I Heart Webster week kicked off Monday with an announcement from President Beth Stroble. Stroble…
Stroble, Geraghty-Rathert ‘celebrate the vote’: Webster women recognized at women voters’ celebration
Webster President Elizabeth Stroble and legal studies professor Anne Geraghty-Rathert received awards for women’s leadership at the League of Women Voters’ Celebrate the Vote festival Sept. 3.
The festival and awards commemorated the 100th anniversary of the “Golden Lane” demonstration in 1916, during which a parade of women dressed all in white with gold sashes protested the Democratic National Convention in St. Louis, asking the party to include a woman’s right to vote in its platform.
The two other women recognized were Build-A-Bear Workshop founder Maxine Clark and YWCA leader Adrian Brady.
Elizabeth Stroble described her grandmother as a “feminist before her time;” her mother got a job as a bank teller with one year of junior college.
As president of Webster University, she said those role models have inspired her to balance her career in academia with her family.
“Webster historically has been a place that offered opportunity for women,” Stroble said.
According to Forbes Magazine, while 57 percent of today’s college students are women, only 26 percent of college presidents are.
Stroble said there are many things colleges can do to make that representation more equal; ensuring that there are women on the board of trustees, search committees and in other leadership positions can help female candidates feel more welcome.
“We’ve worked hard here at this institution to do those things,” Stroble said.
Stroble said she felt she was accepting the Golden Lane award of behalf of Webster University.
“At a time when bachelor’s degrees for women were little known west of the Mississippi and even less favored, our Golden Lane and before the 19th amendment,” Stroble said in her speech at the event.
Stroble said being a woman is one of the experiences that helps her lead and work for diversity at Webster.
“I use those experiences to try to give me a lens through which to understand other people’s experiences,” Stroble said.
Anne Geraghty-Rathert be- gan a new chapter in her legal career when she received a request from a former student, Amy Lorenz-Moser.
Lorenz-Moser, a personal injury lawyer, works with the Missouri Clemency Coalition to advocate for the release of women imprisoned for killing their abusers. When she ran into a client that did not fit her usual profile, she asked Geraghty-Rathert for help.
That client was Angel Stewart, who, according to the WILLOW Project’s website, was “kidnapped and physically, sexually, and mentally terrorized” starting at age 19. When her kidnappers murdered two other women, Stewart was threatened with the death penalty because she was present during the crimes. She pled guilty to a lesser charge and is serving life in prison.
Geraghty-Rathert decided to take on the case, and discovered that there were others like it.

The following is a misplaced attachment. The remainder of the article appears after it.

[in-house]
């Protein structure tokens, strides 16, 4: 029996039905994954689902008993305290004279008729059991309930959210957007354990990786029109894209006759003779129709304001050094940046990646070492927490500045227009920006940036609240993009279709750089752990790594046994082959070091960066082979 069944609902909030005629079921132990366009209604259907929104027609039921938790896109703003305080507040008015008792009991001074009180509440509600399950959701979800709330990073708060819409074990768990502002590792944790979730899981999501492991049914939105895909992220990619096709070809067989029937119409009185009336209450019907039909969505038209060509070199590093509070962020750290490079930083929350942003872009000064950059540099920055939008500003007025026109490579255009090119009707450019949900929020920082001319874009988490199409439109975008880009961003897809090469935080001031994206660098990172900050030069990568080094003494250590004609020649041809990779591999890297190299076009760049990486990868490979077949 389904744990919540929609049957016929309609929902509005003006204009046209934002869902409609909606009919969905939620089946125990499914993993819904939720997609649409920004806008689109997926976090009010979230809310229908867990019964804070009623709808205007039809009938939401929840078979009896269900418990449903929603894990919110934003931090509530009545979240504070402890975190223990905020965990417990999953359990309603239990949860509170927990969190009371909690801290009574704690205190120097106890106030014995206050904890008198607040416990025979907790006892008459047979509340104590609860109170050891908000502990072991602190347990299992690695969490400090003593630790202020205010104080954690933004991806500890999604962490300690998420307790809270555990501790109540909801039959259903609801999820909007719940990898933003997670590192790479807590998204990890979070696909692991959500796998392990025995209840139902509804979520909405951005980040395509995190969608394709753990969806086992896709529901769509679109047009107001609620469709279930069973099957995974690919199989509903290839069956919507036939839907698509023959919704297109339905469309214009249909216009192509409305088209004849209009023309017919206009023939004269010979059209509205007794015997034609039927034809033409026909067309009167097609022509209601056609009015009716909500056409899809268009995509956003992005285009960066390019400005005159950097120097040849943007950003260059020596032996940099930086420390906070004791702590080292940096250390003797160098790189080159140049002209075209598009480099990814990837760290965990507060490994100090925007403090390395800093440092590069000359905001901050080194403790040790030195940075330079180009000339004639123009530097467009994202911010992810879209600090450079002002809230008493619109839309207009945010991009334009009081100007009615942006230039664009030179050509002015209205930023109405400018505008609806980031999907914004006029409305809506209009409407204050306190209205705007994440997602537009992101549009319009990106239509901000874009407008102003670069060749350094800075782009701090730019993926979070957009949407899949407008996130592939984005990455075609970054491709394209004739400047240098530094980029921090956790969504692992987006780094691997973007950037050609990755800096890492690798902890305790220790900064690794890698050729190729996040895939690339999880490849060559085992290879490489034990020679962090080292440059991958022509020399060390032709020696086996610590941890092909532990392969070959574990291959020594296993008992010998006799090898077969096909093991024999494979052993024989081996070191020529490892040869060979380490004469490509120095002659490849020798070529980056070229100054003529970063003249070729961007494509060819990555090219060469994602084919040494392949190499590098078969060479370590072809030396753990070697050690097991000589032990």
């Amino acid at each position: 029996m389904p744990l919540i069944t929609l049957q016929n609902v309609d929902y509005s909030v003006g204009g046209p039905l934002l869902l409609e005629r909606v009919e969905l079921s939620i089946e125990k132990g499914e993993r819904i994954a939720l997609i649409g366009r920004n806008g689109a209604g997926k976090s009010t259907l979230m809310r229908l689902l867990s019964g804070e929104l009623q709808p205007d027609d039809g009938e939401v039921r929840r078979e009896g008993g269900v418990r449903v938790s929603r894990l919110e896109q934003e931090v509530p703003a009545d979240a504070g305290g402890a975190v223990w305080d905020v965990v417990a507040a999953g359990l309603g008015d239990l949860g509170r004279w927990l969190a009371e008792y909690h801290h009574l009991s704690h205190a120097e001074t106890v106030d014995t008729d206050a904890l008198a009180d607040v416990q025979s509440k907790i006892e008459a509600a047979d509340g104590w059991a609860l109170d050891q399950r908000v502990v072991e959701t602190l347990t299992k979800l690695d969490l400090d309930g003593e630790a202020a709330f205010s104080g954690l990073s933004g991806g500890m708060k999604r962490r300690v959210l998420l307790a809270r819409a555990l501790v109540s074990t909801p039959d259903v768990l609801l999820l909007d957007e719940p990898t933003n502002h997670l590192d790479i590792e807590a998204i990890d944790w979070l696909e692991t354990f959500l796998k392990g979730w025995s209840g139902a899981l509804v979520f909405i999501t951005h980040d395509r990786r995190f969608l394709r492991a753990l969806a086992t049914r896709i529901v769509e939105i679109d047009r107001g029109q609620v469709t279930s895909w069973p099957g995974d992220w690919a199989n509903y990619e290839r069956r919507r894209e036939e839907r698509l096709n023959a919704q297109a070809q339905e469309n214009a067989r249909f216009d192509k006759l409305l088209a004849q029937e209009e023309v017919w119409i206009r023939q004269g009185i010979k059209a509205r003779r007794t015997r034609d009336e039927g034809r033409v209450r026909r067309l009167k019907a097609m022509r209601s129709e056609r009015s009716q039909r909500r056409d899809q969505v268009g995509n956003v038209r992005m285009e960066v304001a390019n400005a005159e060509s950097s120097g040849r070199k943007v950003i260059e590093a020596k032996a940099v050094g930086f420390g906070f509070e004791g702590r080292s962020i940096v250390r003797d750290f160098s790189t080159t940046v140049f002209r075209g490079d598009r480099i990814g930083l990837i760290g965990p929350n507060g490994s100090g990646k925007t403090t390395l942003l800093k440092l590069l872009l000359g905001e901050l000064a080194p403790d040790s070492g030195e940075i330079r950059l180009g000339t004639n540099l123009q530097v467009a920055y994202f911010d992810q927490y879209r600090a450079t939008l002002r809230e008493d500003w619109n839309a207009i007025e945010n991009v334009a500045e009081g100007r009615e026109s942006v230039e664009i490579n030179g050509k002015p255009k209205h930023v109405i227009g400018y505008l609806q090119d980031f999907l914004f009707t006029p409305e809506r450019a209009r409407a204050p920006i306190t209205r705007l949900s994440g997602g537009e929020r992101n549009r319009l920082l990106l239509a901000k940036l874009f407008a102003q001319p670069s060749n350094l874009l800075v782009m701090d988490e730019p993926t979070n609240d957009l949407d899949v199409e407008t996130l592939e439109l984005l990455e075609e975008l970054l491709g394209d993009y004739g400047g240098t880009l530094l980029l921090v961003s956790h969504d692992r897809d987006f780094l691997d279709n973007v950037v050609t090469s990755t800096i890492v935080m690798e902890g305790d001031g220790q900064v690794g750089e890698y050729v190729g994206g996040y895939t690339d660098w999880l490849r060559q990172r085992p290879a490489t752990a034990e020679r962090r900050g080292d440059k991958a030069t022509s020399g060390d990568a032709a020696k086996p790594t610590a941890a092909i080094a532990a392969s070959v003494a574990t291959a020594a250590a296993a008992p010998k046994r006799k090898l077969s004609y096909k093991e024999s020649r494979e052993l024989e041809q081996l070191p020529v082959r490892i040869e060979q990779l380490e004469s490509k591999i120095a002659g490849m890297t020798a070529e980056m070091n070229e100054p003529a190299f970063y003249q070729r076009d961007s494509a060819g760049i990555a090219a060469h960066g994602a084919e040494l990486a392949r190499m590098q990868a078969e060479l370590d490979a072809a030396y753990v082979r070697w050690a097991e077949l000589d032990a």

“I kind of stumbled along – I was a lawyer, but this was out- side of my knowledge base and outside of my world,” Geraghty-Rathert said.
In response, she hired her first intern and eventually start- ed the the WILLOW Project – “WILLOW” stands for “Women Initiate Legal Lifelines to Other Women”.
The WILLOW Project provides legal aid to women who are imprisoned for life for crimes they did not commit, often because they were prosecuted for the actions of men who abused them or held them captive. Because they are assigned public defenders, Geraghty-Rathert said, they do not receive the advocacy they deserve.
“Those lawyers are forced to prioritise cases in ways that would horrify most of us,” Geraghty-Rathert said. “My clients fell through every crack.”
The project is currently staffed by Webster University students, past and present, who have worked as Geraghty-Rathert’s interns.
Geraghty-Rathert says that her goal is to “empower women on every side of the legal system” to stand up to these convictions, as well as to raise awareness about why women are imprisoned for these crimes.
“When people hear the story through the lens of abuse, they understand in a way they didn’t before,” Geraghty-Rathert said.
All three of the project’s cur- rent clients are post-conviction, meaning that appeals are no longer available to them. Geraghty-Rathert said that those interested in getting involved can help by writing a letter to Missouri governor Jay Nixon.
Geraghty-Rathert said the award reminded her of the ongoing struggle that her organization and clients face.
“The Golden Lane award is an important award because it has to do with the struggle for equality,” Geraghty-Rathert said. “It commemorates an event on the way to getting women’s suffrage, not the end result.”
Stroble said the award re- minds her of the continuing importance of the right to vote and of exercising that right.
“The work that still needs to be done is that we still need to preserve people’s right to vote,” Stroble said.